Graphic Design: Now in Production – catalogue





The Graphic Design: Now in Production exhibition explores how graphic design has broadened its reach dramatically over the past decade, expanding from a specialized profession to a widely deployed tool. With the rise of user-generated content and new creative software, along with innovations in publishing and distribution systems, people outside the field are mobilizing the techniques and processes of design to create and publish visual media. At the same time, designers are becoming producers: authors, publishers, instigators, and entrepreneurs employing their creative skills as makers of content and shapers of experiences…











The Graphic Design: Now in Production catalogue and exhibition – with more than 250 artists and some 1,400 images – survey the vibrant landscape of graphic designers who have seized the means of production and are rewriting the nature of contemporary design practice. Charting a rich vein of activity that cuts across wildly diverse fields, Graphic Design: Now in Production chronicles the postmillennial scene of all-access design tools and self-publishing systems, the open-source nature of creative production, and the entrepreneurial spirit of the designer turned producer.

Part operating manual, part academic reader, and part sourcebook, the catalogue features writings by some of the field’s major thinkers, including Åbäke, Ian Albinson, Peter Bil’ak, Andrew Blauvelt, Rob Giampietro, James Goggin, Peter Hall, Steven Heller, Jeremy Leslie, Ellen Lupton, Ben Radatz, Michael Rock, Dmitri Siegel, Daniel van der Velden, Armin Vit and Bryony Gomez-Palacio, and Lorraine Wild. Freely mixing writing styles, from personal rants to the collective speak of Wikipedia, the book touches upon hundreds of topics.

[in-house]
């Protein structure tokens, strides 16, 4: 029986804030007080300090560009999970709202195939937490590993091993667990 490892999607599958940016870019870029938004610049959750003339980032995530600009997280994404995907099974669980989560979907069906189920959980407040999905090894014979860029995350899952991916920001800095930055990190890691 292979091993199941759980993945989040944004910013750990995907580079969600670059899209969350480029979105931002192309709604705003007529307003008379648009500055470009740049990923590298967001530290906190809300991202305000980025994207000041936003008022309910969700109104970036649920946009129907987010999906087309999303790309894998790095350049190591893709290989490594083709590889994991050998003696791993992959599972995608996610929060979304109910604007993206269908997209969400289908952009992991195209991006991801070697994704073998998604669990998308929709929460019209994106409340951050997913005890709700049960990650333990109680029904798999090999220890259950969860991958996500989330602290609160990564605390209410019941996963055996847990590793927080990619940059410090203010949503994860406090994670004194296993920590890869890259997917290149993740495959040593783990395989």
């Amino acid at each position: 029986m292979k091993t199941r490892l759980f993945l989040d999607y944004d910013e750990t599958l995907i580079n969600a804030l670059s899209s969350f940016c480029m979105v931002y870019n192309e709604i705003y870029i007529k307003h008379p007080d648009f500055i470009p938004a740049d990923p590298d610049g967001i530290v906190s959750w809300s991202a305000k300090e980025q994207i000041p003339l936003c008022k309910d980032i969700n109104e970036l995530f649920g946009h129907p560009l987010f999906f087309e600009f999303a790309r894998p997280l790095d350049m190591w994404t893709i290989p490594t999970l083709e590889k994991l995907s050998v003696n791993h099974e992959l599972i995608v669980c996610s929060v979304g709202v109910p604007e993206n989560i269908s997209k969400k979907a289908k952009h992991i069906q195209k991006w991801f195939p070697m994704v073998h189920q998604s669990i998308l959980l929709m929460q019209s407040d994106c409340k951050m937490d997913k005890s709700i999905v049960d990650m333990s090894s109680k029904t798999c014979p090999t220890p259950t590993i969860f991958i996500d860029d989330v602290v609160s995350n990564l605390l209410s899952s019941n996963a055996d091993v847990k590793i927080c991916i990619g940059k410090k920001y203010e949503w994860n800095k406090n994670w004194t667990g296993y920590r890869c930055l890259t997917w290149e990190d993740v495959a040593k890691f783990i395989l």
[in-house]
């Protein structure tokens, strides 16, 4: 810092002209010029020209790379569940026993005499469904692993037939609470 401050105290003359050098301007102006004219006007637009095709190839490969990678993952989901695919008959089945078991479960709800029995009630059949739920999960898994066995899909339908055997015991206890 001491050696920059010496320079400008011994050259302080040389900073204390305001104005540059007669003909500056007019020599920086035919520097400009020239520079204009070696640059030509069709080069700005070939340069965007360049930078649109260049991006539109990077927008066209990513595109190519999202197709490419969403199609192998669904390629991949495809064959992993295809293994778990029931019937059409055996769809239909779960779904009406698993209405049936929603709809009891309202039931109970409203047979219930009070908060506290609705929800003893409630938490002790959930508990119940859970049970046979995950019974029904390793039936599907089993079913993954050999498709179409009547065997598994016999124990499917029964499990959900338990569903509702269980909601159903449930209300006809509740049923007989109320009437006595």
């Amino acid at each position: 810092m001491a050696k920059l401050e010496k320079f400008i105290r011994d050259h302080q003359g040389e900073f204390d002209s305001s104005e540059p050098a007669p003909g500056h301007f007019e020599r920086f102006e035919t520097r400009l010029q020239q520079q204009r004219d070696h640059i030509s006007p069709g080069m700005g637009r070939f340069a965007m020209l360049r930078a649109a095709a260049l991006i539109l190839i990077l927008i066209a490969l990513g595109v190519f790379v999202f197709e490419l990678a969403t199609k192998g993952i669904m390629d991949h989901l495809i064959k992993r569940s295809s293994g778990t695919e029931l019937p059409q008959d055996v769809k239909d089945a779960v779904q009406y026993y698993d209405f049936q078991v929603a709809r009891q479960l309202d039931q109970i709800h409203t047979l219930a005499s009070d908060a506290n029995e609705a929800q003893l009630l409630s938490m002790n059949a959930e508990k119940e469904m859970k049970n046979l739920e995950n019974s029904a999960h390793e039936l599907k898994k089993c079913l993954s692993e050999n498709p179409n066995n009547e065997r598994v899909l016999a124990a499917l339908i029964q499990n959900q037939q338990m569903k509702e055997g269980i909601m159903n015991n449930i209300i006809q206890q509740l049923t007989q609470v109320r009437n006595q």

Picking up where the design authorship debates of the 1990s left off, this catalogue examines the evolution of graphic design in an expanded field of practice. It considers myriad issues, such as the changing nature of reading and writing, self-publishing and clientless design, the persistence of the poster and the book in a screen-based culture, the designer’s voice in the age of crowdsourcing, the visualization of journalism, the ubiquity of branding, and the democratization of design tools and software. Sprinkled throughout are numerous bits—factoids, explanations, and tangents—exploring everything from fake Apple Stores to Adobe DPS, Ghanaian coffins to cultural analytics, Scriptographer to heraldry. …


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